The end is near at this point in the backsplash tiling process. We’ve prepared the walls and we’ve installed the tile with thinset, letting it dry really well. Today, we can talk about grouting, plus you can learn how to fix it if you mess it up like I did! I make mistakes, so you don’t have to!
Part 3: Grouting a Backsplash
Part 1: Preparing the walls |
Part 2: Installing tile with thinset
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- First, we’re going to get the area as clean as possible. I used a shop-vac to remove any loose, dried thinset pieces. This also showed me that some of the tile pieces were not adhered as well as I had thought. So I reapplied thinset to those pieces and let it dry for another day. Sad, but necessary.
- With a nice clean surface, you’re ready for grouting your tile. If you mixed it yourself, you want the consistency of icing.
- Use the rubber float to apply the grout, using a diagonal motion to shove it firmly into the cracks. I like the smaller float because by this time, my hand was claw like and everything hurt. It also was easier to maneuver than the larger one, because backsplashes are not very large.
- Use the float again to remove the excess grout on the surface, being careful not to remove it from the cracks. Using an “S” shape pattern works well to remove all of the excess grout. I’ve read that working on 10 minute increments is a good rule. ***
- After applying grout for 10 minutes, stop and grab the sponge and fill a bucket with water. It helps to have more than one. I used empty buckets that we had in the garage. You can buy empty buckets as well. They come in handy all the time!
- Wring the sponge out so that it’s not sopping wet and start wiping the tile down, rinsing it in the bucket as necessary. You’ll have to rinse it a lot! Use the grout scrubber on any stubborn spots. Smooth the grout lines as you go, being careful to not remove too much grout. It should be fairly firm at this point.
- When the water is gross, switch to a new bucket. Pour the old water outside. You don’t want it in your drains.
- A little bit of leftover haze is normal and can be taken care of easily.
- Continue until the grouting is done. Don’t rush this part. I’ll tell you why in a moment. Trust me. Use the 10 minute rule!
- When you’re done, wipe off the layer of haze with a microfiber cloth.
***What I did wrong while grouting***
The aforementioned claw hands were part of the problem, but I was also tired of not having a kitchen. Ironically, if I had done it correctly, I would have had my kitchen back the next day.
I grouted the whole thing, and then went back to wipe it. My grout package said to let it dry for 30 minutes, but it was a really warm day, so I think it dried much faster.
I also did not wipe enough of the excess grout off in the initial grouting stage. Womp womp womp….
So it dried and was difficult to remove. But not impossible.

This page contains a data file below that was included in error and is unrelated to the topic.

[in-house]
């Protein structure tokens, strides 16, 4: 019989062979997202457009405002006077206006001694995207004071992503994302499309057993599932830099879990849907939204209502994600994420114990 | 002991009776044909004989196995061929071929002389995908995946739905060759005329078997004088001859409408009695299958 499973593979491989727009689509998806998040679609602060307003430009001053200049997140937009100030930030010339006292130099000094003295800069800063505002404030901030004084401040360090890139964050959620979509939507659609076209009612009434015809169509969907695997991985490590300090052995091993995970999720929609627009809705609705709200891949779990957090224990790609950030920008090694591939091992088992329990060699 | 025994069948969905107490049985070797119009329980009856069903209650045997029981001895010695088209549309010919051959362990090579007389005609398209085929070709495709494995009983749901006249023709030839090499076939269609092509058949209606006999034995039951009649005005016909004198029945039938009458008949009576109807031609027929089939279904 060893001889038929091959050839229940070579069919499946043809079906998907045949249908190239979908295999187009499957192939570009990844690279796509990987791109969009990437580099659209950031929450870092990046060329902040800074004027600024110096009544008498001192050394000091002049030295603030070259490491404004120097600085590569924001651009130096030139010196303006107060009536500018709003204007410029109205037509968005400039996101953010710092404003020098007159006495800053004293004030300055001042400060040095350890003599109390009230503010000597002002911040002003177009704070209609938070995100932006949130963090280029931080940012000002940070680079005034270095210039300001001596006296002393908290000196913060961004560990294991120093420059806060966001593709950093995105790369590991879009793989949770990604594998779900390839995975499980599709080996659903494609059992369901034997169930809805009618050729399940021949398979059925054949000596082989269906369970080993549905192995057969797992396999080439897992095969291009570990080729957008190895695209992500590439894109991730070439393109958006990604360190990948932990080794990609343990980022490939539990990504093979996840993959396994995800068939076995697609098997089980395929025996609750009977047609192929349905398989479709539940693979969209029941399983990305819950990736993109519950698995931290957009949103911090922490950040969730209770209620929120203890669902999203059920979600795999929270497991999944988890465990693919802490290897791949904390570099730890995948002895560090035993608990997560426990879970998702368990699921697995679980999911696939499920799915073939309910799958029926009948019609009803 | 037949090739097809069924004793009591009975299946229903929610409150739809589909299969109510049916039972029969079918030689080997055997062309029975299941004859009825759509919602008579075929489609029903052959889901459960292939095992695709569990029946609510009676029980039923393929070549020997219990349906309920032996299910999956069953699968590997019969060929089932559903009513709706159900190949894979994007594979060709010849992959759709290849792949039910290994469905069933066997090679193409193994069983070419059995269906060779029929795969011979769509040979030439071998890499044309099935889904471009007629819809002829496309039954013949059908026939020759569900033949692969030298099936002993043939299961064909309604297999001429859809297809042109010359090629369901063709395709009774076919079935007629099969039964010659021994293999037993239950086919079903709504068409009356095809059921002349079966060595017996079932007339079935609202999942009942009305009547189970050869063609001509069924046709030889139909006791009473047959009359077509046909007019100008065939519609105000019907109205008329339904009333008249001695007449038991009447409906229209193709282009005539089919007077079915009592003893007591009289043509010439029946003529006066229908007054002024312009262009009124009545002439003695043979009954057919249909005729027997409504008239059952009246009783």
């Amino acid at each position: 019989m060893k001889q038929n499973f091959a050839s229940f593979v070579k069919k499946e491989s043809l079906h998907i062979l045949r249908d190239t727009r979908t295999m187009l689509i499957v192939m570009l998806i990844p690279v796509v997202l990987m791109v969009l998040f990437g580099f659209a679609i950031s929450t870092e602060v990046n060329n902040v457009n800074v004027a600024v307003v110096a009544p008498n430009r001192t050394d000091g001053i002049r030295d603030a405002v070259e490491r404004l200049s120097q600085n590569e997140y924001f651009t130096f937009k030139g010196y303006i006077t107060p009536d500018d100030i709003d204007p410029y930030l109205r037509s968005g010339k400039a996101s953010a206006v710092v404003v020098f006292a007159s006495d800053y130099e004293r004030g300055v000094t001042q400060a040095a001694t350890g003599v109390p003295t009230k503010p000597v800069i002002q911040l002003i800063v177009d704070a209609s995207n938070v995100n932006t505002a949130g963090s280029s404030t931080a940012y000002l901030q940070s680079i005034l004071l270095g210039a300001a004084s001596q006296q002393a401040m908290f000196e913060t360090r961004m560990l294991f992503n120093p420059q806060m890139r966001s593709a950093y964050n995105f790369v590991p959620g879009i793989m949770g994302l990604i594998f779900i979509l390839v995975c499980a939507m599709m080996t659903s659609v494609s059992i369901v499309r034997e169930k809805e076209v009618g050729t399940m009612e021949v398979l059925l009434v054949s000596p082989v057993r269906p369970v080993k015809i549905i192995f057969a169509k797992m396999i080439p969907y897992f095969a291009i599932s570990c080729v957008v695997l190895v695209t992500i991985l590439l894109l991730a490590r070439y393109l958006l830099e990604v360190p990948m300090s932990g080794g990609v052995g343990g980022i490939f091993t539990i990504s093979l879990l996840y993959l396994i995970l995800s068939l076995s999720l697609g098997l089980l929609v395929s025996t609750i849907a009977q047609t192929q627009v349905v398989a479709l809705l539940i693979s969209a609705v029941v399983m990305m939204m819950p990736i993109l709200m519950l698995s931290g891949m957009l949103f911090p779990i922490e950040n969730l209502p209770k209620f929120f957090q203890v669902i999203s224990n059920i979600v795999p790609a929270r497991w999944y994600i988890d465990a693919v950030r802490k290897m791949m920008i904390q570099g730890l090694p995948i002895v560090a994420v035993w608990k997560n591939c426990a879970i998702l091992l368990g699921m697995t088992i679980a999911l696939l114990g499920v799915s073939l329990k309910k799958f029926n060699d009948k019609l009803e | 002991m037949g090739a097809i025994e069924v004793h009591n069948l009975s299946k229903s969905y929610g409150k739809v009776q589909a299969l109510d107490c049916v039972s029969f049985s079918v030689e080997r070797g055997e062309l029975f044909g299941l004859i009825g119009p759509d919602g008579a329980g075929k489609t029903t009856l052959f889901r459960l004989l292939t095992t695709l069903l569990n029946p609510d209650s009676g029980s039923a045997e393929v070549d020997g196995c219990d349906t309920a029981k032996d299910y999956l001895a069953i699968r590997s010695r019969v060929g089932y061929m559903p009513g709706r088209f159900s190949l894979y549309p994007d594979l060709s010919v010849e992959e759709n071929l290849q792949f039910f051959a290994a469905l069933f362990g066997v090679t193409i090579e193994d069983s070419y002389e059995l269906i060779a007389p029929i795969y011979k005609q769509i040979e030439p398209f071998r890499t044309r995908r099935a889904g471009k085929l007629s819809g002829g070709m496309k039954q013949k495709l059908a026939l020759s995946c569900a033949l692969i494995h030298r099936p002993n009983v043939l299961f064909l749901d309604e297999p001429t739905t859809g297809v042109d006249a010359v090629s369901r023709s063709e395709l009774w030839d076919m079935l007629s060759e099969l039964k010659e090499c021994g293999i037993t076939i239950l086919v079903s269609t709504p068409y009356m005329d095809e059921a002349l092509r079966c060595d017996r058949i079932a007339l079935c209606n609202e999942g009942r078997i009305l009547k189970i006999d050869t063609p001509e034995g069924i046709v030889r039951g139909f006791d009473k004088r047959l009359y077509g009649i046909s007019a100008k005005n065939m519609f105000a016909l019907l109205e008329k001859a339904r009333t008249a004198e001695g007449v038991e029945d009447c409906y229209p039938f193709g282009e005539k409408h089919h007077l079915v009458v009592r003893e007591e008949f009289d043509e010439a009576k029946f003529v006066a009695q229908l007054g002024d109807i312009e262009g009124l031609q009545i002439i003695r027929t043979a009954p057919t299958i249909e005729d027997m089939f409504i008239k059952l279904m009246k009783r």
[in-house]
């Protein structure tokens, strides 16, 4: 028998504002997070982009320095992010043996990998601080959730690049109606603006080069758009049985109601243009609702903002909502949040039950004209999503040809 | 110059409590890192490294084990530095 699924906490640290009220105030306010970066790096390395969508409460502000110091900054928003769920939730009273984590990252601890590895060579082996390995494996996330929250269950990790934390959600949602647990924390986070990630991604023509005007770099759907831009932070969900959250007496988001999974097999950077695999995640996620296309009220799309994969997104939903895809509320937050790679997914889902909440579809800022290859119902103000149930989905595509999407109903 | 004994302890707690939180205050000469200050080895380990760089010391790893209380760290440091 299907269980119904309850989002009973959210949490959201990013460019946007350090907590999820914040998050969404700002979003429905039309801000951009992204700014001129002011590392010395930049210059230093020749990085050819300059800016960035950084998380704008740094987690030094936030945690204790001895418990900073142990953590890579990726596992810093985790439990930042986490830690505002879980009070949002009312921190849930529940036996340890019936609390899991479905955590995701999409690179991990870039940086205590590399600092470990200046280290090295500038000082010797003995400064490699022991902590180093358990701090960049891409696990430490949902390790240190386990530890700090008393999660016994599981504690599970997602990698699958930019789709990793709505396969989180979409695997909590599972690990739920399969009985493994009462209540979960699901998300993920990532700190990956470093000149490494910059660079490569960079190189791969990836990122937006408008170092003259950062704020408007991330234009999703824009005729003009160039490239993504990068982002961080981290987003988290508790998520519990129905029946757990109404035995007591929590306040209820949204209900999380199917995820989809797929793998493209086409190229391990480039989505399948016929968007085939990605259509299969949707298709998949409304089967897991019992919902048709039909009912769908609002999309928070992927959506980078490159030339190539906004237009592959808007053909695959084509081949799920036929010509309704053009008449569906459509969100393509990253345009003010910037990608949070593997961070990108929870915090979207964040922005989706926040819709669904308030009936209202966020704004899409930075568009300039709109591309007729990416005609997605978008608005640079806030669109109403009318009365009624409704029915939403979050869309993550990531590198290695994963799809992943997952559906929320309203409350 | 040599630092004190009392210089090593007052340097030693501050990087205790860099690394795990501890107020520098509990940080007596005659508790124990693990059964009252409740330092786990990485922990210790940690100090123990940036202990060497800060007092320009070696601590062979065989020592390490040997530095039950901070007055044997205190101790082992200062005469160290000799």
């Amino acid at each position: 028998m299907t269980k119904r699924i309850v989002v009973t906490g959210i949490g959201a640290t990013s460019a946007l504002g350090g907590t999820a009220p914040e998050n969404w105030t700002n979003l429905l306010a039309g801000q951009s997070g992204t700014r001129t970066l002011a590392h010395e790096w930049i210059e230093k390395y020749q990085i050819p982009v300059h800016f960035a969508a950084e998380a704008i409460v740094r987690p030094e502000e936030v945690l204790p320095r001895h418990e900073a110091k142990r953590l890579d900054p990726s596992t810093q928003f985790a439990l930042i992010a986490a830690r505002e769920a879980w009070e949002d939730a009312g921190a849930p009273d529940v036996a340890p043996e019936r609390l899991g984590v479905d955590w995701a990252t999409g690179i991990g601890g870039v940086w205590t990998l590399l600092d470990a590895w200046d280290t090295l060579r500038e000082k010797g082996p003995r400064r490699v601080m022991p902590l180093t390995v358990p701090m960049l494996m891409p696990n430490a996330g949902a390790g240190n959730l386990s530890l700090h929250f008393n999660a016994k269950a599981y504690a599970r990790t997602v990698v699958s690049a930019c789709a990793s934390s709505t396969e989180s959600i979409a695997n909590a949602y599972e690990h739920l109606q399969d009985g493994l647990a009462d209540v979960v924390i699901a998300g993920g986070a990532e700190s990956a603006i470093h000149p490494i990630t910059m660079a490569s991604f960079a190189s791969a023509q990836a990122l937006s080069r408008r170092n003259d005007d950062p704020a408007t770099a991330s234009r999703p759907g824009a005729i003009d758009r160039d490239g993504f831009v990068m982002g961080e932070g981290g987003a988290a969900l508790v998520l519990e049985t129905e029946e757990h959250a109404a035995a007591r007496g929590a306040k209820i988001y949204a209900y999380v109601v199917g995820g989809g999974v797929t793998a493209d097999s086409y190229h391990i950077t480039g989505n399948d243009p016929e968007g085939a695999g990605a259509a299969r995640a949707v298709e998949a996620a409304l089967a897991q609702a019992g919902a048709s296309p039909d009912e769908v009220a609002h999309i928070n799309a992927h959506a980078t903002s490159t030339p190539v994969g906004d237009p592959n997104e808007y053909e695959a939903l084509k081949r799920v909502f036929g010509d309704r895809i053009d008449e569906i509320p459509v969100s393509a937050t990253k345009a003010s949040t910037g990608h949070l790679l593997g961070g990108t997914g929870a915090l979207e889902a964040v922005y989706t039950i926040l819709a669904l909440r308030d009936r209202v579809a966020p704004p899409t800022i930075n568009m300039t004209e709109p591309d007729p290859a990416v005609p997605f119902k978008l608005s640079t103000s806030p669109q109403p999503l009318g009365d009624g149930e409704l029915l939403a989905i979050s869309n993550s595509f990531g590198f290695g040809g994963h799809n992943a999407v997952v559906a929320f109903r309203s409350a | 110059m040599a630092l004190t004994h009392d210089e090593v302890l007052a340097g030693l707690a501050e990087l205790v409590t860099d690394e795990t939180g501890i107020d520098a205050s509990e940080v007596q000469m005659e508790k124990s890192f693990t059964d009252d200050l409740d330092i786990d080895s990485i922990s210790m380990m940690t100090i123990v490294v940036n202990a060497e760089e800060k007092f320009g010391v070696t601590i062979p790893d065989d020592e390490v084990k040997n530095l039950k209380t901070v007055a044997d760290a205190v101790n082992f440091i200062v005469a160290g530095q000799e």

How I fixed the dried on grout
- Grout scrubber
- Small wooden stick (I used a piece of a shim)
- Fiber Abrasive buff dremel bit
- Wash cloth
- Microfiber cloth
- Scrub off what you can with the grout scrubber. Soaking it in vinegar helped, but be careful of this. Vinegar can stain some tiles, so use caution.
- Use the wooden stick for really stubborn spots. I think I waited too long for this part. It might work for you.
- At this point, I was exhausted and certain that this was the job for power tools. I went to the store to look for something to attach to a drill. They had nothing, but they did have buffing pads for a dremel. So I bought a few packs and came home.
- These worked well, but I used them up quickly. Buy twice as many as you think you need. So like 4 packs.
- I got it to “good enough” with this technique. Be careful not to “polish” too much. I was concerned about taking the finish off of the tile. A few turned a funny color, but they always washed off just fine.
- Then I started washing the tile down with a wash cloth. I dipped it in vinegar and this seemed to take off the rest with some light scrubbing.
- Wipe it with the microfiber cloth.
- Voila! Tile job not ruined!
- Caulk where the edges meet the countertop and anywhere else necessary, like along the windows or cabinets. I used white to match the white grout. If you mess up, you can let it dry and then scrape it off.
- Let caulk dry.
- Apply grout sealer. This part was really easy. I wiped a generous amount on, using the squeeze bottle to make sure that I got it really well behind the sink and stove where I make the most messes. Let it sit for a few minutes and wipe off the excess with a clean rag.
It still needs a few pieces of wood trim to be complete. I decided to add wood trim in my “problem areas.” I’m a big believer in not making work harder than it needs to be. It might not be “right”, but I would rather it be done and “good enough” than be curled up somewhere in fetal position crying. My method is not for perfectionists, because I’m not one. I’m a “get stuff done” kind of girl.
Anyways, instead of agonizing over cutting tile into perfect 1/4″ pieces, I decided to beef up the trim around my window instead. It’s a win-win situation because the trim is pretty wimpy.
Edited to add: I ended up adding thinner tile to the edges around the window. See the finished kitchen here.
As hard as this project ended up being for me, I still think of tile fondly. It’s like having a baby. It sucks while you’re doing it, but eventually you want another. (Except I would much rather have tile than more babies.)
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- How to Remove a Tile Floor
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- Adding budget friendly shiplap
- Colorful farmhouse kitchen decor
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